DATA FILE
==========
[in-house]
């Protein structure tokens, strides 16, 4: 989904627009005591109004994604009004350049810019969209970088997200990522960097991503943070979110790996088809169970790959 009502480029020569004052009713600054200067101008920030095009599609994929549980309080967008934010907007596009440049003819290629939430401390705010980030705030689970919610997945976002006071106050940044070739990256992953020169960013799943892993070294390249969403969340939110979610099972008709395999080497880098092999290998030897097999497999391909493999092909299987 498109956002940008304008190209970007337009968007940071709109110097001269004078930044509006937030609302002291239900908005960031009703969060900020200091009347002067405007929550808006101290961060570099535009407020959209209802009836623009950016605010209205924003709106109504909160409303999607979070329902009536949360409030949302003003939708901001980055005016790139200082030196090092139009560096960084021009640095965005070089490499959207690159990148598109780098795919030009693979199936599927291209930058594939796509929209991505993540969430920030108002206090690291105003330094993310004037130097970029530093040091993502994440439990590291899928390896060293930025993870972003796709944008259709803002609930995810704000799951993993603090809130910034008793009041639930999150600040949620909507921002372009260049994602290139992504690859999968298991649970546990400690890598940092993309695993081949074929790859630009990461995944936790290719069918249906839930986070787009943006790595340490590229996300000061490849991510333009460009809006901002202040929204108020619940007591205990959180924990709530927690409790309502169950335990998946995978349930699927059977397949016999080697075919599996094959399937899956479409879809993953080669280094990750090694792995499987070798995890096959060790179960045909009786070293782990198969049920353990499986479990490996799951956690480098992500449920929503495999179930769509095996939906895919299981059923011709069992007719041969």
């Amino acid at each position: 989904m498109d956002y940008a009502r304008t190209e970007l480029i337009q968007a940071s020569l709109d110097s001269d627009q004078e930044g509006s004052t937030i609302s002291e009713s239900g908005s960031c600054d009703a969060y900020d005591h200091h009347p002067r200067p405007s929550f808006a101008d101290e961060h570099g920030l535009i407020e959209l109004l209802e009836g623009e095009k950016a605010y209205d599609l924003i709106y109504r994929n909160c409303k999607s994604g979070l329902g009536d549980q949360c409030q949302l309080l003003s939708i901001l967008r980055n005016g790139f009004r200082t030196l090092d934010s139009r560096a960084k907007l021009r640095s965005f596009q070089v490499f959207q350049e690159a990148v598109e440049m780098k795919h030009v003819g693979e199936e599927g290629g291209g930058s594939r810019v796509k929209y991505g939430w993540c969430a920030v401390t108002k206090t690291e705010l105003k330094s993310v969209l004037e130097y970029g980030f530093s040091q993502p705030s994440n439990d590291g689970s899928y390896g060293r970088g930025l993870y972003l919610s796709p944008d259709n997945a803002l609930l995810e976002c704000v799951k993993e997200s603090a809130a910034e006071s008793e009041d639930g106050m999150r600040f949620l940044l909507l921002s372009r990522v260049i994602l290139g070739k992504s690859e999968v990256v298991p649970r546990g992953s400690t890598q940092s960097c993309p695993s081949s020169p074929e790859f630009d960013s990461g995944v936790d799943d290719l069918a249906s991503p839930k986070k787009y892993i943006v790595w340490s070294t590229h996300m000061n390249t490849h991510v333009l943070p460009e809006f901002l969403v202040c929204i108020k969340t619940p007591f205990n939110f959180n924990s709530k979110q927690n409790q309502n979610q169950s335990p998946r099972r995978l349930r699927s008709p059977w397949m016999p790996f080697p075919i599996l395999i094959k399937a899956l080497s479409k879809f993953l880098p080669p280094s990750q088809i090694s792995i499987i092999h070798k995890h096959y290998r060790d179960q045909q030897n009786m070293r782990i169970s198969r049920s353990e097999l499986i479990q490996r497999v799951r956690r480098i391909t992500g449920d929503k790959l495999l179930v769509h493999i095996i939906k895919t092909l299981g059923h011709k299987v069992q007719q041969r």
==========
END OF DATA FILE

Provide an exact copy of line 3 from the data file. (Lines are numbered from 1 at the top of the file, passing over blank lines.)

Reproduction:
């Amino acid at each position: 989904m498109d956002y940008a009502r304008t190209e970007l480029i337009q968007a940071s020569l709109d110097s001269d627009q004078e930044g509006s004052t937030i609302s002291e009713s239900g908005s960031c600054d009703a969060y900020d005591h200091h009347p002067r200067p405007s929550f808006a101008d101290e961060h570099g920030l535009i407020e959209l109004l209802e009836g623009e095009k950016a605010y209205d599609l924003i709106y109504r994929n909160c409303k999607s994604g979070l329902g009536d549980q949360c409030q949302l309080l003003s939708i901001l967008r980055n005016g790139f009004r200082t030196l090092d934010s139009r560096a960084k907007l021009r640095s965005f596009q070089v490499f959207q350049e690159a990148v598109e440049m780098k795919h030009v003819g693979e199936e599927g290629g291209g930058s594939r810019v796509k929209y991505g939430w993540c969430a920030v401390t108002k206090t690291e705010l105003k330094s993310v969209l004037e130097y970029g980030f530093s040091q993502p705030s994440n439990d590291g689970s899928y390896g060293r970088g930025l993870y972003l919610s796709p944008d259709n997945a803002l609930l995810e976002c704000v799951k993993e997200s603090a809130a910034e006071s008793e009041d639930g106050m999150r600040f949620l940044l909507l921002s372009r990522v260049i994602l290139g070739k992504s690859e999968v990256v298991p649970r546990g992953s400690t890598q940092s960097c993309p695993s081949s020169p074929e790859f630009d960013s990461g995944v936790d799943d290719l069918a249906s991503p839930k986070k787009y892993i943006v790595w340490s070294t590229h996300m000061n390249t490849h991510v333009l943070p460009e809006f901002l969403v202040c929204i108020k969340t619940p007591f205990n939110f959180n924990s709530k979110q927690n409790q309502n979610q169950s335990p998946r099972r995978l349930r699927s008709p059977w397949m016999p790996f080697p075919i599996l395999i094959k399937a899956l080497s479409k879809f993953l880098p080669p280094s990750q088809i090694s792995i499987i092999h070798k995890h096959y290998r060790d179960q045909q030897n009786m070293r782990i169970s198969r049920s353990e097999l499986i479990q490996r497999v799951r956690r480098i391909t992500g449920d929503k790959l495999l179930v769509h493999i095996i939906k895919t092909l299981g059923h011709k299987v069992q007719q041969r």